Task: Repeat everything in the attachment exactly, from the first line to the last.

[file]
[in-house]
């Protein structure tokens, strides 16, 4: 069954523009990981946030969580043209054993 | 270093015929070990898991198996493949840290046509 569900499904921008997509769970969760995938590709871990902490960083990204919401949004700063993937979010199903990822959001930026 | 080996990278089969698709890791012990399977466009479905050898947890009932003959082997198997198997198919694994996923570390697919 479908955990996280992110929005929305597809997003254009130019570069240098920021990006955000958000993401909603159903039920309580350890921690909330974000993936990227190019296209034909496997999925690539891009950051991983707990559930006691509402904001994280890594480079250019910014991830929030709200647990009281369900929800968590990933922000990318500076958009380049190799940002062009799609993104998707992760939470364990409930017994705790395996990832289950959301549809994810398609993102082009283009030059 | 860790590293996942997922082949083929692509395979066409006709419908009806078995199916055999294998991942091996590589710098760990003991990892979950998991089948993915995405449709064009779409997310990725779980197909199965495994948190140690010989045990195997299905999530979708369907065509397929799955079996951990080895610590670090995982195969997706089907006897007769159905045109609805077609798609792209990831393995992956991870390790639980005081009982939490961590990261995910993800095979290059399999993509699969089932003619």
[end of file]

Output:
[in-house]
């Protein structure tokens, strides 16, 4: 069954523009990981946030969580043209054993 | 270093015929070990898991198996493949840290046509 569900499904921008997509769970969760995938590709871990902490960083990204919401949004700063993937979010199903990822959001930026 | 080996990278089969698709890791012990399977466009479905050898947890009932003959082997198997198997198919694994996923570390697919 479908955990996280992110929005929305597809997003254009130019570069240098920021990006955000958000993401909603159903039920309580350890921690909330974000993936990227190019296209034909496997999925690539891009950051991983707990559930006691509402904001994280890594480079250019910014991830929030709200647990009281369900929800968590990933922000990318500076958009380049190799940002062009799609993104998707992760939470364990409930017994705790395996990832289950959301549809994810398609993102082009283009030059 | 860790590293996942997922082949083929692509395979066409006709419908009806078995199916055999294998991942091996590589710098760990003991990892979950998991089948993915995405449709064009779409997310990725779980197909199965495994948190140690010989045990195997299905999530979708369907065509397929799955079996951990080895610590670090995982195969997706089907006897007769159905045109609805077609798609792209990831393995992956991870390790639980005081009982939490961590990261995910993800095979290059399999993509699969089932003619």